Matthew Shipp has been pushing at the boundaries of jazz piano for a couple of decades, and time is giving him a kind of refinement. Not that he is getting soft. Shipp still plays with a daring harmonic ambiguity, combining free jazz flourish with classical bombast and urgent lyricism. His recordings have explored electronics, standards, dissonance, and folk music. But on 4D, his latest solo piano disc for Thirsty Ear’s “Blue Series” (which Shipp curates), his various impulses seem focused and singular. This is as clear a statement of vision as any musician could hope for.
Solo jazz piano is always risky. It’s not just that it takes real musicianship to make the solo recital interesting over a full hour. But jazz typically thrives on a certain minimum of dialogue: the give-and-take with a drummer, the soloist/accompanist dynamic, the pulse that can only come from competing rhythms in a single aural space. Even with two talented hands, a solo jazz pianist can be a bore. The art comes off best when the pianist makes a virtue of focus or intimacy. Bill Evans was brilliant, but so was Art Tatum. Keith Jarrett wrote his meal-ticket with it, but McCoy Tyner has been no slouch. Each knew specifically what he was about.
Matthew Shipp has his mission front and center on 4D. He plays with the deep lyricism of a free musician. He is as focused on melody and feeling as he is on texture or energy, but still his rhythm is always exciting. “Equilibrium” begins with a series of delicate arpeggios, harmonized slyly and with the subtlest dissonance. It is beautiful but, more than that, it is beguiling. This is what Shipp does so well: he seduces your ears without condescending to them. He makes an off-balance kind of beauty.
Shipp handles his Thelonious Monk influence with similar intrigue. Both “The Crack in the Piano’s Egg” and “Teleportation” have the angular melodies and lurching rhythms of Monk, but neither comes off as aping the master. “Crack” walks a perfect line between stride feel and free playing, all the while using repeated licks that simulate Monk with a jagged joy. This tune swings with a grrrrrrowl. “Teleportation” is similar, but not too similar, also lurching into a cool, laughing kind of swing. This time, however, Shipp lets the performance move into a more ruminative direction, with the squiggles of his right hand seeming like curious spirals, and then suddenly the thump of rhythm returns.
As on his last recording, Harmonic Disorder, Shipp approaches several standards from new angles. “What Is This Thing Called Love?” is played uptempo and with a grooving low bass-line that gives the tune an undeniable funk. While the melody is recognizable and the left-hand line is consonant, the usual sequence of chord changes is only hinted at, resulting in an intricate melody that strains against a more static harmony, which results in a daring tension in the performance.
A more traditional harmonic approach works for “Autumn Leaves” and “Prelude to a Kiss”. “Kiss” is almost entirely “straight” for the statement of the main theme, then Shipp lets it swirl free on the bridge. Two improvisations are extremely brief, following the second and third statements of the theme. “Leaves” is also short, with the harmonies followed carefully, but with the time feeling much freer and more explosive—left-hand clusters of notes shove the right-hand melody into ecstasy without sacrificing the shape of the form.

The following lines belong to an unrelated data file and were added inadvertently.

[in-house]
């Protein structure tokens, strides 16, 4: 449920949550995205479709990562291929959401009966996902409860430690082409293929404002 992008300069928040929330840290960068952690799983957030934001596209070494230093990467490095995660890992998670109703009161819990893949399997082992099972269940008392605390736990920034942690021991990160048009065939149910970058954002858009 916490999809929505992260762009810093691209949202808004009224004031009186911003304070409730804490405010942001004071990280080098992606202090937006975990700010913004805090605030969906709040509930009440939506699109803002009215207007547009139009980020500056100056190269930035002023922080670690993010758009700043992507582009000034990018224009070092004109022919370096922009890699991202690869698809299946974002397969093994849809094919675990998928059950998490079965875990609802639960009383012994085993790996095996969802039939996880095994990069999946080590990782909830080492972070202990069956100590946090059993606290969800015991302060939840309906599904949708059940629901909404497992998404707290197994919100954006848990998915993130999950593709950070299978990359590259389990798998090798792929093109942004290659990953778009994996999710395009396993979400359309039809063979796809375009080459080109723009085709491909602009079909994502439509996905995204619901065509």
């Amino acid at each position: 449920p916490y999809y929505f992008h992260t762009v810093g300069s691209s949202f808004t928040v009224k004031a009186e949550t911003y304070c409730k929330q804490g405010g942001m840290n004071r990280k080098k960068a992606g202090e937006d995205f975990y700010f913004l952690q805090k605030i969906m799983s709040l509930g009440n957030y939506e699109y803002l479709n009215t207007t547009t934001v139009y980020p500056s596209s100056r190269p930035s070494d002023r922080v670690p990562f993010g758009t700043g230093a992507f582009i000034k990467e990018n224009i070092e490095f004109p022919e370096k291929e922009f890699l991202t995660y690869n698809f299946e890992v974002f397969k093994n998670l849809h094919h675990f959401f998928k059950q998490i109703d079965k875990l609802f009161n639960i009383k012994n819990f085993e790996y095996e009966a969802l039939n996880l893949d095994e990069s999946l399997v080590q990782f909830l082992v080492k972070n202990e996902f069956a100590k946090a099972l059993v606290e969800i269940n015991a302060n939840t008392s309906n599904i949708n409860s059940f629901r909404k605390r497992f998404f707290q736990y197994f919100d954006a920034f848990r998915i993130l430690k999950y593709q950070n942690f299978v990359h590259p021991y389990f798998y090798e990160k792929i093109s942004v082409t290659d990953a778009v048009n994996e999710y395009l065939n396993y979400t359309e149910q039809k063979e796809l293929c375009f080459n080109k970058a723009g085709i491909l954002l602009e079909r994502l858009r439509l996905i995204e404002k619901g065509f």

Shipp’s approach to some traditional tunes shows another side of his work. “Frere Jacques” is, indeed, that goofy French tune, but played quickly over a shifting harmonic footing in a thudding, insistent way. Shipp gets the most hammer out of his piano here, the strings ringing open and hard, the overtones building up a true sense of echo. “What a Friend We Have in Jesus” is a played as a straight hymn over a droning harmony in less than a minute, leading to a beautiful rumination in “Primal Harmonic”, the bridge to “Greensleeves”. “Primal Harmonic” finds Shipp exploring impressionist harmony like a psychedelic Bill Evans, weaving a needle of melody with darting motion. “Greensleeves” then returns him to declamation and simplicity. The theme is played with standard voicings, but an increasingly flailing attack and rhythm. It ends the record on a burst of energy.
4D is an ideal showcase for so many of the gifts that Matthew Shipp has brought to us in the last 20 years. Happily, it never feels like a grab-bag or pu-pu platter. Because Shipp weaves his characteristic styles around each other—and always with generous heaps of melody—this solo recital comes off like a thrilling suite of music rather than merely another date. To use some old terminology based on the old technology, 4D is truly an “album”. It was obviously planned with care, making a pianistic movie in the head of a listener. At times it’s a thriller, and at times it seems like a super-smart date movie.
It’s always Matthew Shipp. Let’s hope that rumors of this being his last recording are nothing but ridiculous. This music, from the delicate to the pounding, is the generous work of a master musician.
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